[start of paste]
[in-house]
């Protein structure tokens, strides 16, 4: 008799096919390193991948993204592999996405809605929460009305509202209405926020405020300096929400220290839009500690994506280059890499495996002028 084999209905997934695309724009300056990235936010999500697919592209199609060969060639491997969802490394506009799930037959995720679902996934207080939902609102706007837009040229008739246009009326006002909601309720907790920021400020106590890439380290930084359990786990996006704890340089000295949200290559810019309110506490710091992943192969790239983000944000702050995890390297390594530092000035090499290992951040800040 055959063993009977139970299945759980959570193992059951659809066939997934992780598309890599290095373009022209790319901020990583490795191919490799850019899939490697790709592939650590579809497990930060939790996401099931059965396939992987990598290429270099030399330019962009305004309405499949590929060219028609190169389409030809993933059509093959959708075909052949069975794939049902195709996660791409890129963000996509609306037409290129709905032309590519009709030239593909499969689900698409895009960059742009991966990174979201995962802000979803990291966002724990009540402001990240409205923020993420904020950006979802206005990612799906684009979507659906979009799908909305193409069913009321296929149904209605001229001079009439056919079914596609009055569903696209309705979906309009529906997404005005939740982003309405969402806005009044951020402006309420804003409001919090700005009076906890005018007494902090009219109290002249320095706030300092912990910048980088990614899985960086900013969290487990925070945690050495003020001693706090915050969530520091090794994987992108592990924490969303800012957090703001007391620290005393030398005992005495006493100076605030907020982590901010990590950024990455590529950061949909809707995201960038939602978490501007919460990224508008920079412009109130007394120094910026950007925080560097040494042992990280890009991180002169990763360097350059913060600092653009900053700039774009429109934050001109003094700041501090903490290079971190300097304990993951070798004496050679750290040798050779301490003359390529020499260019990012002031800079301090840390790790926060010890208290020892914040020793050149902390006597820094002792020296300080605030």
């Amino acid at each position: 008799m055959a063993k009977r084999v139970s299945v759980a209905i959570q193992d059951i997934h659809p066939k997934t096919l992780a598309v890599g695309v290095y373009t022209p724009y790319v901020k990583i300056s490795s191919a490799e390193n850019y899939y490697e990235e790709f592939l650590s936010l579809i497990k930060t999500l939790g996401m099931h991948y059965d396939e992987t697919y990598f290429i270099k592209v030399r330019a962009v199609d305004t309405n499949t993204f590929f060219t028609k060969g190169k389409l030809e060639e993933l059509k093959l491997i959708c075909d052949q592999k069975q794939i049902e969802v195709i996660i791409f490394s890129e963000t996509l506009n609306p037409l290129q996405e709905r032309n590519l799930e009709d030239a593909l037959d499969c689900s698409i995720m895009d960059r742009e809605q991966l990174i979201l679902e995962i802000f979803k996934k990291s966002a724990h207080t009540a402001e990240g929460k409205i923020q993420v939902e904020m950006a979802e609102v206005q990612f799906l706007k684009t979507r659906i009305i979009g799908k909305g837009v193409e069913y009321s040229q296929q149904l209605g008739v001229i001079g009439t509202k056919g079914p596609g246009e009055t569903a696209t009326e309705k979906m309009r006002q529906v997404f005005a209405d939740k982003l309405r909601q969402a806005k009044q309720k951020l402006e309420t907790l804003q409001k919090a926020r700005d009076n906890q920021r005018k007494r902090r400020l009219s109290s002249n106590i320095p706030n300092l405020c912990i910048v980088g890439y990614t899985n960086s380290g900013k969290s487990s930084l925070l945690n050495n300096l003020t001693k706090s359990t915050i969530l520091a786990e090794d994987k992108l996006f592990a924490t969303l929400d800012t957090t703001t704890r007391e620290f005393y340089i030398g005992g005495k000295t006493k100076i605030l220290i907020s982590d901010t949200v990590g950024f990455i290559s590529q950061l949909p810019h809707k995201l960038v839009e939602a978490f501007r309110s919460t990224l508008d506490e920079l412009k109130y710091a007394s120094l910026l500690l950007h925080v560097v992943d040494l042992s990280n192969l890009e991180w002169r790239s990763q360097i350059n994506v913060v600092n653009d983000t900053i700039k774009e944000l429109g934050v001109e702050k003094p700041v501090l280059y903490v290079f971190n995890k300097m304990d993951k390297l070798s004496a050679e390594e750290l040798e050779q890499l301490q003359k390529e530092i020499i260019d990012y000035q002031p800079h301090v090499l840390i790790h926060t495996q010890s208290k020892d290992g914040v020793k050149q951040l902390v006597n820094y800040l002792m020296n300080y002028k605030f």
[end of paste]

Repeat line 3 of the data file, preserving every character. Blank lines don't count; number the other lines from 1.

């Amino acid at each position: 008799m055959a063993k009977r084999v139970s299945v759980a209905i959570q193992d059951i997934h659809p066939k997934t096919l992780a598309v890599g695309v290095y373009t022209p724009y790319v901020k990583i300056s490795s191919a490799e390193n850019y899939y490697e990235e790709f592939l650590s936010l579809i497990k930060t999500l939790g996401m099931h991948y059965d396939e992987t697919y990598f290429i270099k592209v030399r330019a962009v199609d305004t309405n499949t993204f590929f060219t028609k060969g190169k389409l030809e060639e993933l059509k093959l491997i959708c075909d052949q592999k069975q794939i049902e969802v195709i996660i791409f490394s890129e963000t996509l506009n609306p037409l290129q996405e709905r032309n590519l799930e009709d030239a593909l037959d499969c689900s698409i995720m895009d960059r742009e809605q991966l990174i979201l679902e995962i802000f979803k996934k990291s966002a724990h207080t009540a402001e990240g929460k409205i923020q993420v939902e904020m950006a979802e609102v206005q990612f799906l706007k684009t979507r659906i009305i979009g799908k909305g837009v193409e069913y009321s040229q296929q149904l209605g008739v001229i001079g009439t509202k056919g079914p596609g246009e009055t569903a696209t009326e309705k979906m309009r006002q529906v997404f005005a209405d939740k982003l309405r909601q969402a806005k009044q309720k951020l402006e309420t907790l804003q409001k919090a926020r700005d009076n906890q920021r005018k007494r902090r400020l009219s109290s002249n106590i320095p706030n300092l405020c912990i910048v980088g890439y990614t899985n960086s380290g900013k969290s487990s930084l925070l945690n050495n300096l003020t001693k706090s359990t915050i969530l520091a786990e090794d994987k992108l996006f592990a924490t969303l929400d800012t957090t703001t704890r007391e620290f005393y340089i030398g005992g005495k000295t006493k100076i605030l220290i907020s982590d901010t949200v990590g950024f990455i290559s590529q950061l949909p810019h809707k995201l960038v839009e939602a978490f501007r309110s919460t990224l508008d506490e920079l412009k109130y710091a007394s120094l910026l500690l950007h925080v560097v992943d040494l042992s990280n192969l890009e991180w002169r790239s990763q360097i350059n994506v913060v600092n653009d983000t900053i700039k774009e944000l429109g934050v001109e702050k003094p700041v501090l280059y903490v290079f971190n995890k300097m304990d993951k390297l070798s004496a050679e390594e750290l040798e050779q890499l301490q003359k390529e530092i020499i260019d990012y000035q002031p800079h301090v090499l840390i790790h926060t495996q010890s208290k020892d290992g914040v020793k050149q951040l902390v006597n820094y800040l002792m020296n300080y002028k605030f």